Abstract

Major depression is a highly prevalent severe mood disorder that is treated with antidepressants. The molecular targets of antidepressants require definition. We investigated the role of the acid sphingomyelinase (Asm)-ceramide system as a target for antidepressants. Therapeutic concentrations of the antidepressants amitriptyline and fluoxetine reduced Asm activity and ceramide concentrations in the hippocampus, increased neuronal proliferation, maturation and survival and improved behavior in mouse models of stress-induced depression. Genetic Asm deficiency abrogated these effects. Mice overexpressing Asm, heterozygous for acid ceramidase, treated with blockers of ceramide metabolism or directly injected with C16 ceramide in the hippocampus had higher ceramide concentrations and lower rates of neuronal proliferation, maturation and survival compared with controls and showed depression-like behavior even in the absence of stress. The decrease of ceramide abundance achieved by antidepressant-mediated inhibition of Asm normalized these effects. Lowering ceramide abundance may thus be a central goal for the future development of antidepressants.

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Acknowledgements

Asm-deficient mice and asm-1–deficient worms were provided by R. Kolesnick, Memorial Sloan Kettering Cancer Hospital, and E2A-Cre mice by R. Waldschütz, University Hospital Essen. The G4 antibody against Asm was provided by K. Sandhoff, University of Bonn. We thank S. Harde, B. Wilker, C. Sehl, S. Keitsch, M. Schäfer, S. Müller and E. Naschberger for excellent technical help and F. Lang for valuable discussion. Parts of the work were supported by funding from Deutsche Forschungsgemeinschaft grants GU 335/23-1, KO 947/11-1 and GRK 1302.

Author information

Affiliations

  1. Department of Molecular Biology, University of Duisburg-Essen, Essen, Germany.

    • Erich Gulbins
    • , Monica Palmada
    • , Christoph Böhmer
    • , Katrin A Becker
    •  & Heike Grassmé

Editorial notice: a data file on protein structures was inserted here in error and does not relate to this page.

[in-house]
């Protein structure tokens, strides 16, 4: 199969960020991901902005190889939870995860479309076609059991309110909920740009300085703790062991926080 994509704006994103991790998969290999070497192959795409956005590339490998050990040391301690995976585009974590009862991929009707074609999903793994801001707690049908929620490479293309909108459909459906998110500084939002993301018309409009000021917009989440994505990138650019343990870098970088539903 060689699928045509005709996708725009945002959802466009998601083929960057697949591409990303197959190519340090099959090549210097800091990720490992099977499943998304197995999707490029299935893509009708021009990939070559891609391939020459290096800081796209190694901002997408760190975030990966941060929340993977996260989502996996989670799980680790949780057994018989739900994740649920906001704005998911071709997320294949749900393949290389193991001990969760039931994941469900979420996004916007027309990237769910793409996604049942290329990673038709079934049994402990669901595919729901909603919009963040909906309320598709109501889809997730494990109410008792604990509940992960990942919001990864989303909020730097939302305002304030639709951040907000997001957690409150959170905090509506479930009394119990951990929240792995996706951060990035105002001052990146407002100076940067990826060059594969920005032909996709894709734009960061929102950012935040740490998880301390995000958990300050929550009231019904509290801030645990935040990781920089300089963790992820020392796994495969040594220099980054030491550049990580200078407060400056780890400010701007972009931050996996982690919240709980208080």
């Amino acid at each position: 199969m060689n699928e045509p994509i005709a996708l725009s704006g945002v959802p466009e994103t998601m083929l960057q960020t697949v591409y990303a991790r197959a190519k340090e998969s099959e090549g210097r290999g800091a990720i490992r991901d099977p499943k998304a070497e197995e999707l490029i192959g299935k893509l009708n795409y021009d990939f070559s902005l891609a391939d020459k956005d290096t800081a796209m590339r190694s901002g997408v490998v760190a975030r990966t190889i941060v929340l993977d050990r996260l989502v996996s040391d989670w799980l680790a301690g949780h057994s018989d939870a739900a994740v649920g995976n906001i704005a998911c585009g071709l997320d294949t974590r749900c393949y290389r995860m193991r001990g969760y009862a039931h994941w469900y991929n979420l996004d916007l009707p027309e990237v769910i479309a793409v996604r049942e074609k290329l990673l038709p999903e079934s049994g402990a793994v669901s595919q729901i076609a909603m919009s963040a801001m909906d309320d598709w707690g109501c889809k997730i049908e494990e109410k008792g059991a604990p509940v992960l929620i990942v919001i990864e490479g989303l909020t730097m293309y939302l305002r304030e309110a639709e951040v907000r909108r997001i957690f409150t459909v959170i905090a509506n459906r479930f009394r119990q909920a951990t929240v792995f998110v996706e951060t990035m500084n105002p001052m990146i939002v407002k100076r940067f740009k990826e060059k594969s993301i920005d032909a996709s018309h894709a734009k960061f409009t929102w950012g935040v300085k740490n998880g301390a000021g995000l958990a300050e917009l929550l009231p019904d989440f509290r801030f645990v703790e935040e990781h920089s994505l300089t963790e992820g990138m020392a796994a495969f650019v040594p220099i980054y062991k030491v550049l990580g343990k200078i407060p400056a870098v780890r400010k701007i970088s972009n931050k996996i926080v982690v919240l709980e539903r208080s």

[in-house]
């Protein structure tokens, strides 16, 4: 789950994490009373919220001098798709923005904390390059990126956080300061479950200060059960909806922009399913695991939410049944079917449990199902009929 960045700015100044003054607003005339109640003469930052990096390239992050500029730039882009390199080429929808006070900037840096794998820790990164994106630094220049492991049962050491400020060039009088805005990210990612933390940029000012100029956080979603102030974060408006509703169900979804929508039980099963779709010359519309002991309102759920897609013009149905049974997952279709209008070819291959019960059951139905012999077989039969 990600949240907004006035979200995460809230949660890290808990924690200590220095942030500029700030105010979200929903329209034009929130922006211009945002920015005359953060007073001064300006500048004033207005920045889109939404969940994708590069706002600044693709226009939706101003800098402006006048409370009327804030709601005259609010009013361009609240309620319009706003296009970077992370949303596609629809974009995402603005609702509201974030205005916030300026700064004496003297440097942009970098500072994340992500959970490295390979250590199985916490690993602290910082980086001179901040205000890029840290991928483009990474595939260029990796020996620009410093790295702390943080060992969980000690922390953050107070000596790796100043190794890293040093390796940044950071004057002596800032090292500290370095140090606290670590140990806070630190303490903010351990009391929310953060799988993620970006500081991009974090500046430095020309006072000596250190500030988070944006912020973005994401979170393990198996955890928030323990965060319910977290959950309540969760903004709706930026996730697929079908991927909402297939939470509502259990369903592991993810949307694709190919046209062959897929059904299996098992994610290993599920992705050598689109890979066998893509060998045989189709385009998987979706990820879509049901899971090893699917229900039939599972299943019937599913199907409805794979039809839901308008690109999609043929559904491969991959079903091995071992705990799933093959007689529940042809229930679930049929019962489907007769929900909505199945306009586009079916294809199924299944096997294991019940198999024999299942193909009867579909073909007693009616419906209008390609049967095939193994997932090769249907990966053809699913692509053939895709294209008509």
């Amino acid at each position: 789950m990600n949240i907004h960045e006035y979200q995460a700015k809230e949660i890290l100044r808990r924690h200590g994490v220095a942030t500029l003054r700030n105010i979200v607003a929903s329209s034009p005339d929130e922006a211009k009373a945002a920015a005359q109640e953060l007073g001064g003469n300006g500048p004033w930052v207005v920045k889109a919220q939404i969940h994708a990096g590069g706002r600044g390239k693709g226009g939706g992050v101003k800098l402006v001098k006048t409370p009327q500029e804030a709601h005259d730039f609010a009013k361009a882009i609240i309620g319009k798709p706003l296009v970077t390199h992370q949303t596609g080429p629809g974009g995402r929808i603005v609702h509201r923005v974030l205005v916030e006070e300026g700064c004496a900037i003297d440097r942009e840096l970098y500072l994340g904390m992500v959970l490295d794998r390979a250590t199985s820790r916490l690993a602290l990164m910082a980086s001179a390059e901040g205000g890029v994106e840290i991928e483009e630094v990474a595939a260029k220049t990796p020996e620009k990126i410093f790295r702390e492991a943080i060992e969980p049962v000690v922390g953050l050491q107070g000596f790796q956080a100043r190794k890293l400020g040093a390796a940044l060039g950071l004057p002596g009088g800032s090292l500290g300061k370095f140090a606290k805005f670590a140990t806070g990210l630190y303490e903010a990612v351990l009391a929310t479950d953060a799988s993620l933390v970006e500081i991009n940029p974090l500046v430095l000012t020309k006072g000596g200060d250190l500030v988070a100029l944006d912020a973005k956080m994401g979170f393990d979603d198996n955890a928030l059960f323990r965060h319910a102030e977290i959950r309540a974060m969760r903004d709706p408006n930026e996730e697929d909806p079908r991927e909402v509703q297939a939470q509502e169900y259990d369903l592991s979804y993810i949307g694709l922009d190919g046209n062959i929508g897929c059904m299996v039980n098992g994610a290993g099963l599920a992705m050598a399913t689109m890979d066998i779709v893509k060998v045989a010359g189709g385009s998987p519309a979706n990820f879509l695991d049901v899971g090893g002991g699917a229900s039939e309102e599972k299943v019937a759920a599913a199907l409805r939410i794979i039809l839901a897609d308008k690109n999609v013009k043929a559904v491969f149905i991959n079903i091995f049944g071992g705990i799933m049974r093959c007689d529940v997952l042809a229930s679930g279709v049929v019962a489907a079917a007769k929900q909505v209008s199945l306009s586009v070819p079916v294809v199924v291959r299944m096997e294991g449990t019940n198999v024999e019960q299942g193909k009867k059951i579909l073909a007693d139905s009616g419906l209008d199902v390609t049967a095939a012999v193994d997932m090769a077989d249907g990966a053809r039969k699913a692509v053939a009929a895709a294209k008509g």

2. Department of Surgery, University of Cincinnati, Cincinnati, USA.

    • Erich Gulbins
  3. Department of Psychiatry and Psychotherapy, Friedrich-Alexander-University of Erlangen-Nuremberg, Erlangen, Germany.

    • Martin Reichel
    • , Davide Amato
    • , Christian P Müller
    • , Carsten H Tischbirek
    • , Teja W Groemer
    • , Philipp Tripal
    • , Sven Staedtler
    •  & Johannes Kornhuber
  4. Institute of Nutritional Sciences, University of Potsdam, Potsdam, Germany.

    • Anja Lüth
    •  & Burkhard Kleuser
  5. Department of Neurology, University Hospital Zurich, Zurich, Switzerland.

    • Ghazaleh Tabatabai
    •  & Michael Weller
  6. Neuroscience Center Zurich, Zurich, Switzerland.

    • Ghazaleh Tabatabai
  7. Department of Physiology I, University of Tübingen, Tübingen, Germany.

    • Teresa F Ackermann
  8. Institute of Physiology and Pathophysiology, Friedrich-Alexander-University of Erlangen-Nuremberg, Erlangen, Germany.

    • Johannes van Brederode
    •  & Christian Alzheimer
  9. Department of Psychiatry and Psychotherapy, University Hospital Basel, Basel, Switzerland.

    • Undine E Lang

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Contributions

E.G. and J.K. initiated the studies, designed experiments and supervised research. E.G., J.K. and M.W. wrote the manuscript. E.G. also performed most mouse studies. E.G., K.A.B. and G.T. performed the histological studies and developed the polyclonal Asm-specific antibody. M.P. and C.B. performed the C. elegans studies. A.L. and B.K. measured ceramide concentrations by mass spectrometry. M.W. designed some experiments and participated in BrdU stainings. H.G. performed the confocal microscopy studies. J.K., P.T. and S.S. performed experiments on the concentration-dependent inhibition of ASM by antidepressant drugs. M.R. and M.P. performed experiments on 5-HT uptake in cultured hippocampal neurons. M.R. and J.K. performed experiments on 5-HT uptake in mouse brain synaptosomes. C.H.T. and T.W.G. designed and performed synapse staining and confocal analyses. T.F.A., U.E.L. and E.G. performed behavioral experiments. C.P.M., D.A., M.R. and J.K. designed and performed hippocampal injection and microdialysis studies. C.A., J.v.B., M.R. and J.K. designed and performed electrophysiological studies in hippocampal slices. All authors discussed the results and commented on the manuscript.

Competing interests

The authors declare no competing financial interests.

Corresponding authors

Correspondence to Erich Gulbins or Johannes Kornhuber.

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DOI

https://doi.org/10.1038/nm.3214

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